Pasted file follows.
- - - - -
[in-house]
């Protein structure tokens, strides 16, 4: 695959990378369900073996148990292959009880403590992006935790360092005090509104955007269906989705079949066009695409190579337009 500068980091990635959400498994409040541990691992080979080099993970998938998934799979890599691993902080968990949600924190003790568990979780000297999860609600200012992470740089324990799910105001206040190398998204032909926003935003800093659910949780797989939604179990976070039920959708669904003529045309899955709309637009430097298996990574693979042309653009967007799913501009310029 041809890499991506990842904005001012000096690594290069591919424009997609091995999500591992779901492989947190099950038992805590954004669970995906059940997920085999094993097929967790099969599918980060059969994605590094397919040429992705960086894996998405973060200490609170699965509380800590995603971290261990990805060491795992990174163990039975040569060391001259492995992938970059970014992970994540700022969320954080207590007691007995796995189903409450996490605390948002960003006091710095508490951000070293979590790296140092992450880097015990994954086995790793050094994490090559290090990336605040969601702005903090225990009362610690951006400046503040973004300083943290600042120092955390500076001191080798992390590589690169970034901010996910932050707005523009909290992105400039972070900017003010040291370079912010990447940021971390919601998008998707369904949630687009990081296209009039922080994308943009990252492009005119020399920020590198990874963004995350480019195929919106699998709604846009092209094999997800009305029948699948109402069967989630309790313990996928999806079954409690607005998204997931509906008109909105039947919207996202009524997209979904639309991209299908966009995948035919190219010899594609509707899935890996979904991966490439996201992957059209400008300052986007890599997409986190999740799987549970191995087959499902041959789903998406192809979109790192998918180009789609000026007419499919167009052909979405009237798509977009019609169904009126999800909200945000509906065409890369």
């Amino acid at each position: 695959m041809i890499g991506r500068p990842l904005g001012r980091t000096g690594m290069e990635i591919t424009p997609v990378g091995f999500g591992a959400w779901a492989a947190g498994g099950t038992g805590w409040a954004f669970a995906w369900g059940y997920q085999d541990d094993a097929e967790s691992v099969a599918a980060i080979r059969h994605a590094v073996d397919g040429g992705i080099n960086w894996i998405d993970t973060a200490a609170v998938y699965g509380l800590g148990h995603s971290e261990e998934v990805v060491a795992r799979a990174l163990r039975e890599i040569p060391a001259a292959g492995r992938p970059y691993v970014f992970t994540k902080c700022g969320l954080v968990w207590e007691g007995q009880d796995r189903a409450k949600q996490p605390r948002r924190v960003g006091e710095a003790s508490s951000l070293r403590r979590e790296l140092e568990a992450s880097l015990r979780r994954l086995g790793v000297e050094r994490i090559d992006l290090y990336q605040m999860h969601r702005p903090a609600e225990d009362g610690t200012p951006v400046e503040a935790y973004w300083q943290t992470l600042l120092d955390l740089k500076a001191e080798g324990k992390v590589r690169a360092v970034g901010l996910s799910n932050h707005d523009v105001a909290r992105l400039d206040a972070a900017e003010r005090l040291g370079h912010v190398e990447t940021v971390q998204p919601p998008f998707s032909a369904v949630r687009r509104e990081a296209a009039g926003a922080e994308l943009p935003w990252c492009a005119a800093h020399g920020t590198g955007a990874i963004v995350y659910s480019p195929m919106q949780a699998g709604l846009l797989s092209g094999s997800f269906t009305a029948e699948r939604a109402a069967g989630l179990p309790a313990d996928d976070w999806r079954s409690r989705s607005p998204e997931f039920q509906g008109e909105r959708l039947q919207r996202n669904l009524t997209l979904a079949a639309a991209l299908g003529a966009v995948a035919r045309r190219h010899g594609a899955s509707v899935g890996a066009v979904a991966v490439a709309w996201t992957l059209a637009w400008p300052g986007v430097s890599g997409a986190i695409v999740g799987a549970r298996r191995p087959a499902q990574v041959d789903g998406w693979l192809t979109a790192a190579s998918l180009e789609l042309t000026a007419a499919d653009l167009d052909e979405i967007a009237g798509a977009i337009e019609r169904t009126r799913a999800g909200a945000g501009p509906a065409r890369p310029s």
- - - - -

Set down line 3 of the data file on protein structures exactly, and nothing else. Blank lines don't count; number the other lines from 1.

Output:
């Amino acid at each position: 695959m041809i890499g991506r500068p990842l904005g001012r980091t000096g690594m290069e990635i591919t424009p997609v990378g091995f999500g591992a959400w779901a492989a947190g498994g099950t038992g805590w409040a954004f669970a995906w369900g059940y997920q085999d541990d094993a097929e967790s691992v099969a599918a980060i080979r059969h994605a590094v073996d397919g040429g992705i080099n960086w894996i998405d993970t973060a200490a609170v998938y699965g509380l800590g148990h995603s971290e261990e998934v990805v060491a795992r799979a990174l163990r039975e890599i040569p060391a001259a292959g492995r992938p970059y691993v970014f992970t994540k902080c700022g969320l954080v968990w207590e007691g007995q009880d796995r189903a409450k949600q996490p605390r948002r924190v960003g006091e710095a003790s508490s951000l070293r403590r979590e790296l140092e568990a992450s880097l015990r979780r994954l086995g790793v000297e050094r994490i090559d992006l290090y990336q605040m999860h969601r702005p903090a609600e225990d009362g610690t200012p951006v400046e503040a935790y973004w300083q943290t992470l600042l120092d955390l740089k500076a001191e080798g324990k992390v590589r690169a360092v970034g901010l996910s799910n932050h707005d523009v105001a909290r992105l400039d206040a972070a900017e003010r005090l040291g370079h912010v190398e990447t940021v971390q998204p919601p998008f998707s032909a369904v949630r687009r509104e990081a296209a009039g926003a922080e994308l943009p935003w990252c492009a005119a800093h020399g920020t590198g955007a990874i963004v995350y659910s480019p195929m919106q949780a699998g709604l846009l797989s092209g094999s997800f269906t009305a029948e699948r939604a109402a069967g989630l179990p309790a313990d996928d976070w999806r079954s409690r989705s607005p998204e997931f039920q509906g008109e909105r959708l039947q919207r996202n669904l009524t997209l979904a079949a639309a991209l299908g003529a966009v995948a035919r045309r190219h010899g594609a899955s509707v899935g890996a066009v979904a991966v490439a709309w996201t992957l059209a637009w400008p300052g986007v430097s890599g997409a986190i695409v999740g799987a549970r298996r191995p087959a499902q990574v041959d789903g998406w693979l192809t979109a790192a190579s998918l180009e789609l042309t000026a007419a499919d653009l167009d052909e979405i967007a009237g798509a977009i337009e019609r169904t009126r799913a999800g909200a945000g501009p509906a065409r890369p310029s």